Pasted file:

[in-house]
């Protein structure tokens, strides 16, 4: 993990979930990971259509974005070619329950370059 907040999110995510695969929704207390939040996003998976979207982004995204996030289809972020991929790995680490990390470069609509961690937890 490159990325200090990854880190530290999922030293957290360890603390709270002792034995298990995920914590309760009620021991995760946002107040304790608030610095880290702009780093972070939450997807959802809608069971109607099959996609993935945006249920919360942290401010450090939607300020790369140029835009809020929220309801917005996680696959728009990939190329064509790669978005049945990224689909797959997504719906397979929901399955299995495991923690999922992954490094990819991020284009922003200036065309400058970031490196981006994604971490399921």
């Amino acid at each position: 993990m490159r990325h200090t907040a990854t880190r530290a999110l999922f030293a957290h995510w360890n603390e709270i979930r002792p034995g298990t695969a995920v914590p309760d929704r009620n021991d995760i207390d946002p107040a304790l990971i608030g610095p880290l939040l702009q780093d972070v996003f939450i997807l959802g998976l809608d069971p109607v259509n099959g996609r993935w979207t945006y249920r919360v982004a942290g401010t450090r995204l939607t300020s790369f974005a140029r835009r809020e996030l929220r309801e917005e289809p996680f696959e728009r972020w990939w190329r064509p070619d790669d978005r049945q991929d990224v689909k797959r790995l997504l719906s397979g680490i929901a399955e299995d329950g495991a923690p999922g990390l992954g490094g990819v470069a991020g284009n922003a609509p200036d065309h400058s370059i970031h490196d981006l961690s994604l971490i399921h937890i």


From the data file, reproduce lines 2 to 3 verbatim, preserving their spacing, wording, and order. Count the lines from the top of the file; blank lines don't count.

């Protein structure tokens, strides 16, 4: 993990979930990971259509974005070619329950370059 907040999110995510695969929704207390939040996003998976979207982004995204996030289809972020991929790995680490990390470069609509961690937890 490159990325200090990854880190530290999922030293957290360890603390709270002792034995298990995920914590309760009620021991995760946002107040304790608030610095880290702009780093972070939450997807959802809608069971109607099959996609993935945006249920919360942290401010450090939607300020790369140029835009809020929220309801917005996680696959728009990939190329064509790669978005049945990224689909797959997504719906397979929901399955299995495991923690999922992954490094990819991020284009922003200036065309400058970031490196981006994604971490399921």
């Amino acid at each position: 993990m490159r990325h200090t907040a990854t880190r530290a999110l999922f030293a957290h995510w360890n603390e709270i979930r002792p034995g298990t695969a995920v914590p309760d929704r009620n021991d995760i207390d946002p107040a304790l990971i608030g610095p880290l939040l702009q780093d972070v996003f939450i997807l959802g998976l809608d069971p109607v259509n099959g996609r993935w979207t945006y249920r919360v982004a942290g401010t450090r995204l939607t300020s790369f974005a140029r835009r809020e996030l929220r309801e917005e289809p996680f696959e728009r972020w990939w190329r064509p070619d790669d978005r049945q991929d990224v689909k797959r790995l997504l719906s397979g680490i929901a399955e299995d329950g495991a923690p999922g990390l992954g490094g990819v470069a991020g284009n922003a609509p200036d065309h400058s370059i970031h490196d981006l961690s994604l971490i399921h937890i």